Hurricane Hole Restaurant, tel: +758 451 4357; A wonderful setting for romantic dining at the Mooring Marigot Resort, which has a great selection of fish and fabulous views of the island’s most beautiful bay.
If you want a less formal more fun dining experience, then head for Gros Islet in the north for ‘Jump Up’ on a Friday night. The weekly street party attracts lots of St. Lucians and smattering of tourists, all there to enjoy the live music and delicious barbecued chicken and rice from vendors. Another fab Friday night for foodies is the seafood fry street party in the village of Anse La Raye.
Where to Stay
Anse Chastanet, tel: +758 459 7000; set in 600 acres on the southwest coast, is the leading resort on the island in terms of exclusivity, location and accommodation, attracting stars like Britney Spears. It looks like it’ll be even more of a celebrity magnet since it unveiled its new infinity suites, which have private pools with views of the Pitons. All of the villas are scattered over a hillside, apart from 12 suites at beach level and the deluxe hillside suites have had their fourth wall removed so guests can enjoy Al Fresco living. There are also two gourmet restaurants, pool, tennis courts, marine nature reserve and waiter service on the beach (you order your drink by raising a flag)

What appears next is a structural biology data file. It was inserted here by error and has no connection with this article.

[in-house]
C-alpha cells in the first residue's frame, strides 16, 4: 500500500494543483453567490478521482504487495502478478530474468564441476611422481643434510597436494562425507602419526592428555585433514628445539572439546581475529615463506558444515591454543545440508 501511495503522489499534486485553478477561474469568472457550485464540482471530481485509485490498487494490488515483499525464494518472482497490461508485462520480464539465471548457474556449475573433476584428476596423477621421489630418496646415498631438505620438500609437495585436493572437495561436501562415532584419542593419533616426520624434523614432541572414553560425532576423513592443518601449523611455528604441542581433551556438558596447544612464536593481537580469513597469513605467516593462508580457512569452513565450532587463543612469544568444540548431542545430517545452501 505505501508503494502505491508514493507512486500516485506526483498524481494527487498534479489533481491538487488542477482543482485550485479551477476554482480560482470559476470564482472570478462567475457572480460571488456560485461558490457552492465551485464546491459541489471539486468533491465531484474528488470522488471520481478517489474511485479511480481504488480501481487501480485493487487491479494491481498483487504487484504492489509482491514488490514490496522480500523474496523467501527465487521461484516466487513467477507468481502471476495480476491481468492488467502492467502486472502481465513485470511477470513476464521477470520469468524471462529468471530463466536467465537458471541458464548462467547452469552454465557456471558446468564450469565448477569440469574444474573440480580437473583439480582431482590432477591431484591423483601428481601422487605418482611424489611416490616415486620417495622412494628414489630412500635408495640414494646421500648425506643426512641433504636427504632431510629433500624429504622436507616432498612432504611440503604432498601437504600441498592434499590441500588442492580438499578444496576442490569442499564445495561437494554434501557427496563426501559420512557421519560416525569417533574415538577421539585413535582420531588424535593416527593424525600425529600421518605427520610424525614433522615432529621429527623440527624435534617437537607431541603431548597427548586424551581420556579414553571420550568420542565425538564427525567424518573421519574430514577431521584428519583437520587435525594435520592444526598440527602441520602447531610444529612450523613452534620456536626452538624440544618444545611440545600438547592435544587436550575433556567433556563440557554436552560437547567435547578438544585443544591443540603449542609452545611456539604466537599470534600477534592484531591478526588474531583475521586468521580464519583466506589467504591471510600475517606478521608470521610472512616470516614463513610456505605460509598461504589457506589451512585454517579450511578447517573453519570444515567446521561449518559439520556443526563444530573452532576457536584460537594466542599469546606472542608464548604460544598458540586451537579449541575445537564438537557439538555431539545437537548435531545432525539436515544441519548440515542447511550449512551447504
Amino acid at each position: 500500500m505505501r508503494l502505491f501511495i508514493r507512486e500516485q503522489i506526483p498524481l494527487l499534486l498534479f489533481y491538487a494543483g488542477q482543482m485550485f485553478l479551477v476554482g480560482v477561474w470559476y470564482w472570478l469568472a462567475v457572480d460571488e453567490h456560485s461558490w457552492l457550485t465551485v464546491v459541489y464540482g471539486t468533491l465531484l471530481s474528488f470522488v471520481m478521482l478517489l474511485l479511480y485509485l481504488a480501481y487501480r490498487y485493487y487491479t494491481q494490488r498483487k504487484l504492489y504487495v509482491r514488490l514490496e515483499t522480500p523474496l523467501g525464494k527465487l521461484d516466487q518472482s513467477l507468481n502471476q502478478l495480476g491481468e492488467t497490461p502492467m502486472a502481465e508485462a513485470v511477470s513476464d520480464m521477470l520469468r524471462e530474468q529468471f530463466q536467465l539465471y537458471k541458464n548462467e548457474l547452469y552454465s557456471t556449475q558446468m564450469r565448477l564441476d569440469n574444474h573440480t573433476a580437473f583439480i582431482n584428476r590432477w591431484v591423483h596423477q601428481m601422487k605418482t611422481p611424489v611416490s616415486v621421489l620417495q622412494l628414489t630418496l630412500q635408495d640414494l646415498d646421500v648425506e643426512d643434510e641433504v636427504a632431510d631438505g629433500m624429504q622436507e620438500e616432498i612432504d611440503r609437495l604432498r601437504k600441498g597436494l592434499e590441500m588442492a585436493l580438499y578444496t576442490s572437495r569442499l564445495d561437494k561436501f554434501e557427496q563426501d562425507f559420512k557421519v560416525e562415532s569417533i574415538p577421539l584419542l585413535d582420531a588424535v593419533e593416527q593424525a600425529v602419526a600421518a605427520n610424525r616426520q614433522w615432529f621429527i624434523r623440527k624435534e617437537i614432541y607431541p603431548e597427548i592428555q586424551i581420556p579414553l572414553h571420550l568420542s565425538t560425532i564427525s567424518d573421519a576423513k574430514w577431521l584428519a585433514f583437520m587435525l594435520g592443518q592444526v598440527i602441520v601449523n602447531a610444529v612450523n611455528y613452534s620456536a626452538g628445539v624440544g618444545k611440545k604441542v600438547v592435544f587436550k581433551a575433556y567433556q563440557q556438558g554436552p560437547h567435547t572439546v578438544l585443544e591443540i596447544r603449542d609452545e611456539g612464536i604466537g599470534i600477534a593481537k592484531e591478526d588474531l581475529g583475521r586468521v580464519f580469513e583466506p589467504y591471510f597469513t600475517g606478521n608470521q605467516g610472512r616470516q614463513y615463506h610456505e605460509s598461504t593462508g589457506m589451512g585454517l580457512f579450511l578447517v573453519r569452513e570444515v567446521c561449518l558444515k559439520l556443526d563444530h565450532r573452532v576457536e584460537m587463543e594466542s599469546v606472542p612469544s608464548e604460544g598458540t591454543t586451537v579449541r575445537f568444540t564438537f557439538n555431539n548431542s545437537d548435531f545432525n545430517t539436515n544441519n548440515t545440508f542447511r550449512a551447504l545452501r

Prices from US$225 per night.
Windjammer Landing Resort, tel: + 758 456 9000; in the northwest is St. Lucia’s most popular resort and frequently picks up awards for its family friendly facilities. There are 232 villa-style rooms spread over 60 acres, so guests zip around on golf buggies to get to and from the hub of the resort that overlooks Labrelotte Bay. It has the feel of a Mediterranean Village, complete with mini market, seven restaurants, water sports centre and spa. It’s also a quick 20-minute transfer from the international Airport, so popular with those who want to fly and flop.